As a result, some future projects may be accounted for internally, but have yet to be submitted to the state, such as $4 million earmarked to match tutoring scholarships from the state, when those become available. 

Furthermore, Chin said, many costs are long-term, or will grow with time, like the tutoring pilots launched at a limited number of schools this spring. 

“This represents only a fraction of the total amount we will spend on tutoring as we prepare to scale and expand tutoring across the district over the next two years,” Chin said. 

The district tracks its expenditures online. Here are the most notable categories of spending so far.

Keeping schools open and students in person

  • The district’s single greatest spending category has been $8.9 million on preventing layoffs due to enrollment declines that resulted in less state funding, according to a December ESSER presentation. This includes funding teachers in K-12 grades, as well as food service staff. Enrollment declines are a major source of concern for the district’s long-term outlook. Superintendent Aleesia Johnson has predicted the district will fall into the red by 2028 unless it makes changes. 
  • Another $2.2 million has gone to COVID safety, including purchasing COVID tests and personal protective equipment.
  • After offering a $300 incentive to each staff member to get a COVID vaccine by September 2021, IPS spent $813,800 on the initiative and reported a 71% vaccination rate in November. 
  • The district has spent $11,500 so far on its newest staff retention initiatives through a program known as “Proving What’s Possible.” These initiatives include three rounds of attendance bonuses, a telehealth counseling service, and a pilot program to allow teachers more flexibility in working from home. The first round of attendance bonuses will be doled out this fall.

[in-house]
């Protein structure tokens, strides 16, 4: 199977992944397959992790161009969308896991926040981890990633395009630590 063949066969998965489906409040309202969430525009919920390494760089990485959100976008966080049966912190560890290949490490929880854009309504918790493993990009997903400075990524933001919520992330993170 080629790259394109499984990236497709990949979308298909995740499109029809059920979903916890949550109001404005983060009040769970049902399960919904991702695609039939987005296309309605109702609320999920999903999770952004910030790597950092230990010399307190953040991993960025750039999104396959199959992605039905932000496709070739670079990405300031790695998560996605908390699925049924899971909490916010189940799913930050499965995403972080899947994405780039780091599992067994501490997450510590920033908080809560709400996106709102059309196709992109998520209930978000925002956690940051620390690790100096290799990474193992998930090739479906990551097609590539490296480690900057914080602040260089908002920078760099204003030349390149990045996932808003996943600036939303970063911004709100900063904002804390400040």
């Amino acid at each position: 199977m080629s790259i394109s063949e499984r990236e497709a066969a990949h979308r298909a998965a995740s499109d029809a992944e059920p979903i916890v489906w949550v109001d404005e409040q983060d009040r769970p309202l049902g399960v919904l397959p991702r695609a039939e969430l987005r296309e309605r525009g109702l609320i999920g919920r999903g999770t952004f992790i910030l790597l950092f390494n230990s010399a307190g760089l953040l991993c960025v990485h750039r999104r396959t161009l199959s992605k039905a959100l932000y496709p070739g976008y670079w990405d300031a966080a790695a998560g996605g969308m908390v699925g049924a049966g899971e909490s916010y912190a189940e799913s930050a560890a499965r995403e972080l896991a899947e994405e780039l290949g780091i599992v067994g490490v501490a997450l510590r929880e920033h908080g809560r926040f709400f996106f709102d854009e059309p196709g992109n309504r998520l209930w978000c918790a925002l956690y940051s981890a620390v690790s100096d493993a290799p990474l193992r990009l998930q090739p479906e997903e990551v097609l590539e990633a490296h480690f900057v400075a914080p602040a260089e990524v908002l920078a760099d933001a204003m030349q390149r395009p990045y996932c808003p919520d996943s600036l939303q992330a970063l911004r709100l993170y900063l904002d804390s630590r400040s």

• Around $960,000 has been spent on increasing enrollment and attendance, including $132,000 on recruiting students, and $828,000 on community programs focused on keeping students engaged. The latter category includes the launch of City Connects, which places a coordinator at school sites to identify students’ out-of-school learning challenges, and AfterSchool HQ, which is meant to centralize the district’s after-school activity offerings on a single platform for parents. 
  • IPS has spent $262,200 on technology measures, including relocating its data center and purchasing enhanced cybersecurity software.

Tracking and improving academics

  • The district has spent $2.6 million on purchasing new English/language arts and math curriculum materials, as well as $576,300 on curriculum-focused professional development for teachers.
  • Around $492,600 has gone to what the district describes as “turnaround strategies.” This category includes teacher coaching, such as CT3 coaching and University of Virginia’s Partnership for Leaders in Education in some high needs schools. 
  • Almost $400,000 has gone to continue funding Future Centers at the four district high schools. These centers, started in 2018 via a $2.87 million grant from the Lilly Foundation, provide college and career counseling for high school seniors. 
  • Around $6,200 so far has been spent on summer school.

Managing and distributing ESSER funds

  • The district is also responsible for sharing ESSER fund. It has sent $4.1 million to nonpublic schools, township schools, and innovation schools, as state policy requires. Another $248,900 has gone to administering ESSER grants and projects.

Aleksandra Appleton covers Indiana education policy and writes about K-12 schools across the state. Contact her at aappleton@chalkbeat.org.